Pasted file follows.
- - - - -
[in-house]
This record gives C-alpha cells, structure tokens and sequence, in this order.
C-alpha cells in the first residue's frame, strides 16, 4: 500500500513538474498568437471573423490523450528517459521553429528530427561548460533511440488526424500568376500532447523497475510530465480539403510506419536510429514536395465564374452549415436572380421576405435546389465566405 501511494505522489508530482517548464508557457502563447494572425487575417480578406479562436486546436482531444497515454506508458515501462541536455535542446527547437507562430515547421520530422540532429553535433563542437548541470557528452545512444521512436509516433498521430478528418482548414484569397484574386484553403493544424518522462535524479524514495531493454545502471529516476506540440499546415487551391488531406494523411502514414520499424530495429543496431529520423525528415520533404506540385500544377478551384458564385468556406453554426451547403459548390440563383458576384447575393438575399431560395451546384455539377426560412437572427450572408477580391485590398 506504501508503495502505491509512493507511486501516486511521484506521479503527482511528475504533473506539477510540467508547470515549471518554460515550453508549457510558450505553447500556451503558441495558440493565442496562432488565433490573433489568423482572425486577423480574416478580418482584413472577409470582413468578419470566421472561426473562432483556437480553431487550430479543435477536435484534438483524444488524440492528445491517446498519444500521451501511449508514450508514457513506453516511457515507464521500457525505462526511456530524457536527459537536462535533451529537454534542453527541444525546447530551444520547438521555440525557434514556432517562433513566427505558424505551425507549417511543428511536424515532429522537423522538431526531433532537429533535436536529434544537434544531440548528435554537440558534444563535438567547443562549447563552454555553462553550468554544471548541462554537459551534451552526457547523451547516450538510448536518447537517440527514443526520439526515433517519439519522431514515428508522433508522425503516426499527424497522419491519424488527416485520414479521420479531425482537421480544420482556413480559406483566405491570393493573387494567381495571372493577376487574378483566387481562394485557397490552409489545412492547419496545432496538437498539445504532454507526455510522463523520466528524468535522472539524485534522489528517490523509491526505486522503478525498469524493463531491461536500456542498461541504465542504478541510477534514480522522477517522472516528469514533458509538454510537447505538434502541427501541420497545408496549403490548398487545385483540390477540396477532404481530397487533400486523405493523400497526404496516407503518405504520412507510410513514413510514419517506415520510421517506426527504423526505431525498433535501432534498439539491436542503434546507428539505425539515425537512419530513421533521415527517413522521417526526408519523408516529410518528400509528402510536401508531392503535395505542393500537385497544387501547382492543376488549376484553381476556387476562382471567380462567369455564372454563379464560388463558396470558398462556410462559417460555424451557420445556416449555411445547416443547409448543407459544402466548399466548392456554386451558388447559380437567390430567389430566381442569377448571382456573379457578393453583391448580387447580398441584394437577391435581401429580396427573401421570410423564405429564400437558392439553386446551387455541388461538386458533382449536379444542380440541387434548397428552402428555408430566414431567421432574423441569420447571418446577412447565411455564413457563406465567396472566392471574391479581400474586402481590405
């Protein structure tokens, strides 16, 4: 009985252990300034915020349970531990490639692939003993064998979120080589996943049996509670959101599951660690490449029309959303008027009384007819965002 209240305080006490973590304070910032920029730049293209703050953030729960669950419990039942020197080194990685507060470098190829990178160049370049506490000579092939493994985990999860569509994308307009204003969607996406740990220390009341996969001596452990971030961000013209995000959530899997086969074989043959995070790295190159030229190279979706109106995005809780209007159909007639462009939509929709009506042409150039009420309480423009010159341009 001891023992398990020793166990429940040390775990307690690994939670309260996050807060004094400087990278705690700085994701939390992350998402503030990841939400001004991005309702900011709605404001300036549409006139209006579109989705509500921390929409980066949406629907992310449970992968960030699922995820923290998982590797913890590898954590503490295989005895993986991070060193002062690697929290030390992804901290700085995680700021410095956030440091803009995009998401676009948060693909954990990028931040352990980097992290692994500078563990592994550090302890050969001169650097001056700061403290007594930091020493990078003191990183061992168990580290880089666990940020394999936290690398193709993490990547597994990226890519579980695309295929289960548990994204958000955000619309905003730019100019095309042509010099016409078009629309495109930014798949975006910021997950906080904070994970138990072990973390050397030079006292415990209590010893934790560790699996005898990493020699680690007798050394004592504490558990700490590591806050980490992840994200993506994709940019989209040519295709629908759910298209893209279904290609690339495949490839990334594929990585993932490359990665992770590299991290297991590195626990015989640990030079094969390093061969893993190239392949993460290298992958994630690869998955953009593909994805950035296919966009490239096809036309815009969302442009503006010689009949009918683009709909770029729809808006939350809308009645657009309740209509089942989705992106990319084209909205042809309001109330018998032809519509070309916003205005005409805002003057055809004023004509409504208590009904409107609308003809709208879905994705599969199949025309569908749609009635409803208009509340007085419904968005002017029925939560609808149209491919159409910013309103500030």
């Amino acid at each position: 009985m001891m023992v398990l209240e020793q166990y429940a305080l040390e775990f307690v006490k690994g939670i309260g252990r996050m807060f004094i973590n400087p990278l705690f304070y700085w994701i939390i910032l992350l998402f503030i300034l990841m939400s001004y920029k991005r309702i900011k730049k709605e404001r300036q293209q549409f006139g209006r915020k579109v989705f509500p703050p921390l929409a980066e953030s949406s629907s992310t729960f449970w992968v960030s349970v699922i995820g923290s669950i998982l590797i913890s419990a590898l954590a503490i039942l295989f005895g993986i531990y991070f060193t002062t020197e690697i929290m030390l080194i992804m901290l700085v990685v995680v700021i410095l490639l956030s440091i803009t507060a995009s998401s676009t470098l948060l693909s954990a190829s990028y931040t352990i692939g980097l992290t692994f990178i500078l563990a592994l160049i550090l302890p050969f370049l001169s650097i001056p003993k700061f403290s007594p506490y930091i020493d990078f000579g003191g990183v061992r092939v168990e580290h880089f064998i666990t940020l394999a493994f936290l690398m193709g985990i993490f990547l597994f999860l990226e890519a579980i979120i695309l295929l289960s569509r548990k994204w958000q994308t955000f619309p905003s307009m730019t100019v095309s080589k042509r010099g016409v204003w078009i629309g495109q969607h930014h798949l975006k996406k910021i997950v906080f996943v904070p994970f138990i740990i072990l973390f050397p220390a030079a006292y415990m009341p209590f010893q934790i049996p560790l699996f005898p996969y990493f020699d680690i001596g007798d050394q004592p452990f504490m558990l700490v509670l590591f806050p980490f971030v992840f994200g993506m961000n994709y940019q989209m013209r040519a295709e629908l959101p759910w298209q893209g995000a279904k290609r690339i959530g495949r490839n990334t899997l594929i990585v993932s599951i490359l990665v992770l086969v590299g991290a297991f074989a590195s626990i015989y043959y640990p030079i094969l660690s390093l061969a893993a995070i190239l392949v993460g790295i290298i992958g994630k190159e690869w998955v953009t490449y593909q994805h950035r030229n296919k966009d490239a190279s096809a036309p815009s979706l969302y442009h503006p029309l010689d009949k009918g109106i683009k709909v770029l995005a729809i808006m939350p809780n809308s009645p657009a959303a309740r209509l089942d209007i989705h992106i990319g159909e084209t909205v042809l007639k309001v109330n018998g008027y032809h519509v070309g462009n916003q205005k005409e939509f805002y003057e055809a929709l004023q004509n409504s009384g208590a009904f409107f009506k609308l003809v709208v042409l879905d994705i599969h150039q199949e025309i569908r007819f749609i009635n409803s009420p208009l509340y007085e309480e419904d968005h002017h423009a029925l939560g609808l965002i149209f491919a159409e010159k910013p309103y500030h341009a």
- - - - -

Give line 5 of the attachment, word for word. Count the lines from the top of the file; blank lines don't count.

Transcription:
């Amino acid at each position: 009985m001891m023992v398990l209240e020793q166990y429940a305080l040390e775990f307690v006490k690994g939670i309260g252990r996050m807060f004094i973590n400087p990278l705690f304070y700085w994701i939390i910032l992350l998402f503030i300034l990841m939400s001004y920029k991005r309702i900011k730049k709605e404001r300036q293209q549409f006139g209006r915020k579109v989705f509500p703050p921390l929409a980066e953030s949406s629907s992310t729960f449970w992968v960030s349970v699922i995820g923290s669950i998982l590797i913890s419990a590898l954590a503490i039942l295989f005895g993986i531990y991070f060193t002062t020197e690697i929290m030390l080194i992804m901290l700085v990685v995680v700021i410095l490639l956030s440091i803009t507060a995009s998401s676009t470098l948060l693909s954990a190829s990028y931040t352990i692939g980097l992290t692994f990178i500078l563990a592994l160049i550090l302890p050969f370049l001169s650097i001056p003993k700061f403290s007594p506490y930091i020493d990078f000579g003191g990183v061992r092939v168990e580290h880089f064998i666990t940020l394999a493994f936290l690398m193709g985990i993490f990547l597994f999860l990226e890519a579980i979120i695309l295929l289960s569509r548990k994204w958000q994308t955000f619309p905003s307009m730019t100019v095309s080589k042509r010099g016409v204003w078009i629309g495109q969607h930014h798949l975006k996406k910021i997950v906080f996943v904070p994970f138990i740990i072990l973390f050397p220390a030079a006292y415990m009341p209590f010893q934790i049996p560790l699996f005898p996969y990493f020699d680690i001596g007798d050394q004592p452990f504490m558990l700490v509670l590591f806050p980490f971030v992840f994200g993506m961000n994709y940019q989209m013209r040519a295709e629908l959101p759910w298209q893209g995000a279904k290609r690339i959530g495949r490839n990334t899997l594929i990585v993932s599951i490359l990665v992770l086969v590299g991290a297991f074989a590195s626990i015989y043959y640990p030079i094969l660690s390093l061969a893993a995070i190239l392949v993460g790295i290298i992958g994630k190159e690869w998955v953009t490449y593909q994805h950035r030229n296919k966009d490239a190279s096809a036309p815009s979706l969302y442009h503006p029309l010689d009949k009918g109106i683009k709909v770029l995005a729809i808006m939350p809780n809308s009645p657009a959303a309740r209509l089942d209007i989705h992106i990319g159909e084209t909205v042809l007639k309001v109330n018998g008027y032809h519509v070309g462009n916003q205005k005409e939509f805002y003057e055809a929709l004023q004509n409504s009384g208590a009904f409107f009506k609308l003809v709208v042409l879905d994705i599969h150039q199949e025309i569908r007819f749609i009635n409803s009420p208009l509340y007085e309480e419904d968005h002017h423009a029925l939560g609808l965002i149209f491919a159409e010159k910013p309103y500030h341009a």